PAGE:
Spirit of Football makes stop at Duquesne

Spencer Thomas | Sports Editor | Young participants gather at Rooney Field during the Spirit of Football event on Tuesday night. “The Ball” was present, spreading a message of combatting climate change through its travels.

Spencer Thomas | Sports Editor

Sept. 15, 2022

It was a jubilant scene at Rooney Field on Tuesday evening, as the Spirit Of Football and the Pittsburgh chapter of Borussia Dortmund’s International Academy collaborated to host a soccer event in preparation for the upcoming World Cup.

Spirit Of Football is an international nonprofit company that operates “The Ball,” a single soccer ball that travels the globe, spreading positivity via the world’s game.

“It is a perfect symbol of peace, love and respect,” said Benne Grunewald, one of the keepers of The Ball. He and Andrew Aris, who played professionally in Germany, are carrying The Ball on its journey. The tour will finish in Australia and New Zealand, at the 2023 FIFA Women’s World Cup.

This year, The Ball’s mission is to combat climate change, a message it spreads through travels. The Ball’s journey began in July with a game at Battersea Park in London, where it is believed the first-ever soccer game was played. In recognition of that history, Aris said that the game was played according to 1864 rules.

This edition of The Ball has since traveled around Germany, Turkey and England, where it got to stop by the semifinal match of the UEFA Women’s European Championship between Sweden and England. The ball now travels through the United States.

Spirit Of Football holds a close connection with Borussia Dortmund, which brought The Ball to its academy in Pittsburgh.

After hosting a workshop for the Dortmund Academy coaches in the afternoon, the focus turned to that night’s event, where the players in the academy played “fair-play football.” The variation of the game encourages teamwork and fair play.

Teamwork is encouraged by the abolition of dribbling, forcing the ball to move through passes. Celebrations after scoring are exaggerated, and both teams — winning and losing — participate in the fun.

Teams were co-ed and shared by players aged 7 through 15. Players walked out to the UEFA Champions League Anthem during a done-up ceremony before kickoff, meant to replicate the environment of soccer’s biggest stage.

Before the games, Grunewald told the players, “I wish you a great game, especially in terms of teamwork, fair play and respect.”

After the games, players got the chance to sign The Ball, which has already accumulated over 2,000 signatures, including those from USWNT star Trinity Rodman, US Soccer Federation President Cindy Parlow Cone, and the entire Nigerian Women’s National Team.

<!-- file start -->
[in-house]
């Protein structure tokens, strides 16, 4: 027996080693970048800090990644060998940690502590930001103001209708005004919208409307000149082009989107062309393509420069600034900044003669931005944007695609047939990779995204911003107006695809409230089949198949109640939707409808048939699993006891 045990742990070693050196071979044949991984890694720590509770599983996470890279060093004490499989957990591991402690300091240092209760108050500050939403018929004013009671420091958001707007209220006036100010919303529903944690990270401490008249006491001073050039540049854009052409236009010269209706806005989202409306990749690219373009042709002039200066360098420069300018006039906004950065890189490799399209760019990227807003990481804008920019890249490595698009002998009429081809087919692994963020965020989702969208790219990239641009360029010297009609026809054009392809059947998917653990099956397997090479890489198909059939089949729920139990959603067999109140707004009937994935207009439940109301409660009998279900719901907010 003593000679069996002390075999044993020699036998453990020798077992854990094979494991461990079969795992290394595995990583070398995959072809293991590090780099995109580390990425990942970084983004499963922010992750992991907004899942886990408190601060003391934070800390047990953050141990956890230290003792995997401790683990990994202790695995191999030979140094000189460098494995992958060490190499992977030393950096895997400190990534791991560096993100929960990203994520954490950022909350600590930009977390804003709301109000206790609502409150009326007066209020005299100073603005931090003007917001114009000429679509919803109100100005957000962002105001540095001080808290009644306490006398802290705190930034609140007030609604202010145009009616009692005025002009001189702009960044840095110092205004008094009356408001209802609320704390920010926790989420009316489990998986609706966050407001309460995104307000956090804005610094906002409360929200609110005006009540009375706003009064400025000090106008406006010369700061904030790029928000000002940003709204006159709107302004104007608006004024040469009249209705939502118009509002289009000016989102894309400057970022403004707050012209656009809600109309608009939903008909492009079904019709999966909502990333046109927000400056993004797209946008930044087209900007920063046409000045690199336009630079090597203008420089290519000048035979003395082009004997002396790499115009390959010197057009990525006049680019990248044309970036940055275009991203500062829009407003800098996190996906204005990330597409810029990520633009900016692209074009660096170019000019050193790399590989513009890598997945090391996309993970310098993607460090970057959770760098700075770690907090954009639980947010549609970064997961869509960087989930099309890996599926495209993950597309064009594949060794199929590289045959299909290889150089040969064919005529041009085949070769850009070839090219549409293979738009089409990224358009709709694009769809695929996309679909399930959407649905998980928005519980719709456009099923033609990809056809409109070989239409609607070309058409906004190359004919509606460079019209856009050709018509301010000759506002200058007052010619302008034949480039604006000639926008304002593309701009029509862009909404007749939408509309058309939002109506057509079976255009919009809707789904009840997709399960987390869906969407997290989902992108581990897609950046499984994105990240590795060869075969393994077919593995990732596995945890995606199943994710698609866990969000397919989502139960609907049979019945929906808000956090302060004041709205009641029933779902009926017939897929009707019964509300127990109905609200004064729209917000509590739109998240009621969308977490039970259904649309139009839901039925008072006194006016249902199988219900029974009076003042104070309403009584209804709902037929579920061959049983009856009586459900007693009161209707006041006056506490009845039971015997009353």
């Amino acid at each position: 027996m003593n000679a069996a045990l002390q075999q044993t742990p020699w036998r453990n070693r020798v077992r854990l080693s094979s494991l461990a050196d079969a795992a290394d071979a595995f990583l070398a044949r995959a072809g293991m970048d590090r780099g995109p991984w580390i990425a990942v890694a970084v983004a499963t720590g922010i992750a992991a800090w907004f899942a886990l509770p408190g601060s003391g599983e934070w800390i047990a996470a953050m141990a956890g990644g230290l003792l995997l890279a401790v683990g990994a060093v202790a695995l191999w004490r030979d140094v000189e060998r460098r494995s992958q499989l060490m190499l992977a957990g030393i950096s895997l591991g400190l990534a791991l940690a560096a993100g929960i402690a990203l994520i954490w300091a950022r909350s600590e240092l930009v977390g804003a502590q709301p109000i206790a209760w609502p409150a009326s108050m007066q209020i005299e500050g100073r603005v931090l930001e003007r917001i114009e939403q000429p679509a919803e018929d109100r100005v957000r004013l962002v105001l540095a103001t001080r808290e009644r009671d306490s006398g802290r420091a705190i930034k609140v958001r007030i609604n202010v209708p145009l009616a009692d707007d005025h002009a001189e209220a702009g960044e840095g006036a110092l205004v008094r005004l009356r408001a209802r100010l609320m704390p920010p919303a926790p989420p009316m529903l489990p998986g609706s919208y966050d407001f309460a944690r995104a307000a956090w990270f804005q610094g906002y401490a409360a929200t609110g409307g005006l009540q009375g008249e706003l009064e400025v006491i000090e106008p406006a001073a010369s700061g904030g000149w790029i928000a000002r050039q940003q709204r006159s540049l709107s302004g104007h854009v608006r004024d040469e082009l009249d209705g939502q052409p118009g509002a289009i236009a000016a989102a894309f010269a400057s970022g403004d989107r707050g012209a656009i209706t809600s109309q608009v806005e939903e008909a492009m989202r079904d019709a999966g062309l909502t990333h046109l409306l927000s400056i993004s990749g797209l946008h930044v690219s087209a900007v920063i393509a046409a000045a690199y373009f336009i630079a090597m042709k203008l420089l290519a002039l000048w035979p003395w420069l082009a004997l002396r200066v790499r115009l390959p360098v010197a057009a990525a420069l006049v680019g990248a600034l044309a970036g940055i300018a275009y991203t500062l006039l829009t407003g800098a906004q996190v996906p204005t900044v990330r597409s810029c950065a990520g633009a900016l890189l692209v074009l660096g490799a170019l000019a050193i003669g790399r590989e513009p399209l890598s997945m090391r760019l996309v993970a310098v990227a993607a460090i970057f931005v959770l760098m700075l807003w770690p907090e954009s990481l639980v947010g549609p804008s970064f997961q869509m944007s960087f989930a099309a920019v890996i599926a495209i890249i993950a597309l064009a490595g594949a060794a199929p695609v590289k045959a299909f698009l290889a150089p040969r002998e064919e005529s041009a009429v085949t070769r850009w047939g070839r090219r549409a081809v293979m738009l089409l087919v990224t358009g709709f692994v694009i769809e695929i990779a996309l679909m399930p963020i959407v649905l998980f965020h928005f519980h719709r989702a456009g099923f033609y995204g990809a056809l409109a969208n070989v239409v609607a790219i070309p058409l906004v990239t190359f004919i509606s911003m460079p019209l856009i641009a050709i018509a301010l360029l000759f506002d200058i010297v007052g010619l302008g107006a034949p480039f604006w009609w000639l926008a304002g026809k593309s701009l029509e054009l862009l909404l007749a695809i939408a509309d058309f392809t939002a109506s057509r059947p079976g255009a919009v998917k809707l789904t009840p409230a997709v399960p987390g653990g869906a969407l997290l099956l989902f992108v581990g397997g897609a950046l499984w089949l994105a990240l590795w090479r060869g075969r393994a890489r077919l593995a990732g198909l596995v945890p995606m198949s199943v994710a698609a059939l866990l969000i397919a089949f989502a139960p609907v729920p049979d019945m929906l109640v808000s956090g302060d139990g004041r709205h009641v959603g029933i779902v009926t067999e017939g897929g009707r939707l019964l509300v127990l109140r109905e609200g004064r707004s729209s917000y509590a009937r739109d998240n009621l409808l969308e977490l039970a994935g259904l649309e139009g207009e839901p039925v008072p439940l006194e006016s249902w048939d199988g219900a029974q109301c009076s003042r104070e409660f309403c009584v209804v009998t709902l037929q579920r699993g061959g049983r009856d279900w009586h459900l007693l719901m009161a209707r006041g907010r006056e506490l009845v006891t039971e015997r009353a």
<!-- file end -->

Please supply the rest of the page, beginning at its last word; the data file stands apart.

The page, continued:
“Every signature has the same worth,” Grunewald said, “because we are one. That’s why we say [our motto], ‘One ball, one world.’”

One signature that The Ball will soon be receiving is from the man who is responsible for much of its notoriety: Jurgen Klopp. One of the most-famous faces in world sport, Klopp is the manager for Liverpool FC, with whom he has won the English Premier League and the UEFA Champions League, cementing his place as one of the best soccer minds around the globe.

His partnership with Spirit of Football began during his tenure at Dortmund, and Aris said that he remains with the organization as their fair-play ambassador. He met with Aris, Grunewald and The Ball in Liverpool, and also starred in promotional videos for the organization.

This is the sixth journey for The Ball, and first destined for the women’s competition. Aris says that the decision was made to forgo the men’s tournament this winter in Qatar, whose hosting of the tournament does not align with Spirit of Football’s mission.

The Guardian estimates that over 6,000 migrant workers died when building the infrastructure for the World Cup.

“It was a big mistake to give it to such an anti-democratic country,” Grunewald said.

Qatar’s hosting of the world’s largest sporting event is one of many black marks which Grunewald believes money has brought into a game meant to be fun.

The ball traveled to Russia for the 2018 edition of the World Cup, a memory which Grunewald recalled with mixed emotions.

“We had a really good time actually, people from all over the world coming together celebrating the sport,” Grunewald said. “Seeing the pictures now, it still feels awkward.

“Nowadays, soccer is so political, so much money in there, and the basics of football are getting lost. About teamwork, about having a good time playing sports and enjoying the love of this beautiful game. It’s all about money and about revenue. It’s a bit sad, actually.”

That is why Aris says he founded Spirit of Football in Germany, as a way to showcase the beautiful nature upon which soccer was created. It’s why the games they operate are built around fair play and fun.

“We are trying to show the positivity in fair play of football.”

Grunewald says they plan on returning for the 2026 men’s tournament in North America, at which point they will support both men’s and women’s events.